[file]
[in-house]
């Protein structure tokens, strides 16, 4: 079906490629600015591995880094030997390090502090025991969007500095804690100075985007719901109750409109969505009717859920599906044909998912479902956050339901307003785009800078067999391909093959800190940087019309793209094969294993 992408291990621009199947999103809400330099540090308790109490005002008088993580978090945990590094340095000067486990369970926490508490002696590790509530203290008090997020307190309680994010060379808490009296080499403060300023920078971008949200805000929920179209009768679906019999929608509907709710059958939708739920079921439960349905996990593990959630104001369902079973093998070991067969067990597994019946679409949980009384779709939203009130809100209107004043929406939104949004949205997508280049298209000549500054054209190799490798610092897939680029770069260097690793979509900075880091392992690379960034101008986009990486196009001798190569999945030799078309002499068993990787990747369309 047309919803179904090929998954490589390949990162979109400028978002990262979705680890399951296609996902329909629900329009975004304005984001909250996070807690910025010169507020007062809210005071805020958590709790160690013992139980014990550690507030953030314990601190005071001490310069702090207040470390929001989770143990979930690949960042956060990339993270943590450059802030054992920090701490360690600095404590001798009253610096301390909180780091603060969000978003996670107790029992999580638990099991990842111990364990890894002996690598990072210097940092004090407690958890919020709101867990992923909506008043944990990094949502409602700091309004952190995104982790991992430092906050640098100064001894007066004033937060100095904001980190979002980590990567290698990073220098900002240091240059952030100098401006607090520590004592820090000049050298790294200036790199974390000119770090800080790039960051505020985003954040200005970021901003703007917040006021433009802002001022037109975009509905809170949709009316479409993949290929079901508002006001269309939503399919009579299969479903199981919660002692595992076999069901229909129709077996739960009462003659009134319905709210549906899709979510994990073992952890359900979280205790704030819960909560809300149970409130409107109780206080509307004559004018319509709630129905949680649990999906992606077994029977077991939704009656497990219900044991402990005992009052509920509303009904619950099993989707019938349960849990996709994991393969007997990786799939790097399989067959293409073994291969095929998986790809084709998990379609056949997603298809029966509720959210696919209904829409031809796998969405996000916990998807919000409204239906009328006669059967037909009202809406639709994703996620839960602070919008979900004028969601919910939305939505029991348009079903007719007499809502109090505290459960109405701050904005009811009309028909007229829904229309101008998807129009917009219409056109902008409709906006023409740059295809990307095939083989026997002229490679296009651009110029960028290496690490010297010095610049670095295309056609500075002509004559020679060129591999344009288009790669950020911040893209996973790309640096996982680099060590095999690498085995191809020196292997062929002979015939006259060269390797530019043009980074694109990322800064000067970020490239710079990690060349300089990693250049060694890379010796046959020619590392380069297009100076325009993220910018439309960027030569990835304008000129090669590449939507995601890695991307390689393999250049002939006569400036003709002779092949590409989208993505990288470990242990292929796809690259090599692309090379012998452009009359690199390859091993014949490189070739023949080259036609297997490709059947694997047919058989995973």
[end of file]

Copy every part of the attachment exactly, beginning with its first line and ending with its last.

[in-house]
């Protein structure tokens, strides 16, 4: 079906490629600015591995880094030997390090502090025991969007500095804690100075985007719901109750409109969505009717859920599906044909998912479902956050339901307003785009800078067999391909093959800190940087019309793209094969294993 992408291990621009199947999103809400330099540090308790109490005002008088993580978090945990590094340095000067486990369970926490508490002696590790509530203290008090997020307190309680994010060379808490009296080499403060300023920078971008949200805000929920179209009768679906019999929608509907709710059958939708739920079921439960349905996990593990959630104001369902079973093998070991067969067990597994019946679409949980009384779709939203009130809100209107004043929406939104949004949205997508280049298209000549500054054209190799490798610092897939680029770069260097690793979509900075880091392992690379960034101008986009990486196009001798190569999945030799078309002499068993990787990747369309 047309919803179904090929998954490589390949990162979109400028978002990262979705680890399951296609996902329909629900329009975004304005984001909250996070807690910025010169507020007062809210005071805020958590709790160690013992139980014990550690507030953030314990601190005071001490310069702090207040470390929001989770143990979930690949960042956060990339993270943590450059802030054992920090701490360690600095404590001798009253610096301390909180780091603060969000978003996670107790029992999580638990099991990842111990364990890894002996690598990072210097940092004090407690958890919020709101867990992923909506008043944990990094949502409602700091309004952190995104982790991992430092906050640098100064001894007066004033937060100095904001980190979002980590990567290698990073220098900002240091240059952030100098401006607090520590004592820090000049050298790294200036790199974390000119770090800080790039960051505020985003954040200005970021901003703007917040006021433009802002001022037109975009509905809170949709009316479409993949290929079901508002006001269309939503399919009579299969479903199981919660002692595992076999069901229909129709077996739960009462003659009134319905709210549906899709979510994990073992952890359900979280205790704030819960909560809300149970409130409107109780206080509307004559004018319509709630129905949680649990999906992606077994029977077991939704009656497990219900044991402990005992009052509920509303009904619950099993989707019938349960849990996709994991393969007997990786799939790097399989067959293409073994291969095929998986790809084709998990379609056949997603298809029966509720959210696919209904829409031809796998969405996000916990998807919000409204239906009328006669059967037909009202809406639709994703996620839960602070919008979900004028969601919910939305939505029991348009079903007719007499809502109090505290459960109405701050904005009811009309028909007229829904229309101008998807129009917009219409056109902008409709906006023409740059295809990307095939083989026997002229490679296009651009110029960028290496690490010297010095610049670095295309056609500075002509004559020679060129591999344009288009790669950020911040893209996973790309640096996982680099060590095999690498085995191809020196292997062929002979015939006259060269390797530019043009980074694109990322800064000067970020490239710079990690060349300089990693250049060694890379010796046959020619590392380069297009100076325009993220910018439309960027030569990835304008000129090669590449939507995601890695991307390689393999250049002939006569400036003709002779092949590409989208993505990288470990242990292929796809690259090599692309090379012998452009009359690199390859091993014949490189070739023949080259036609297997490709059947694997047919058989995973």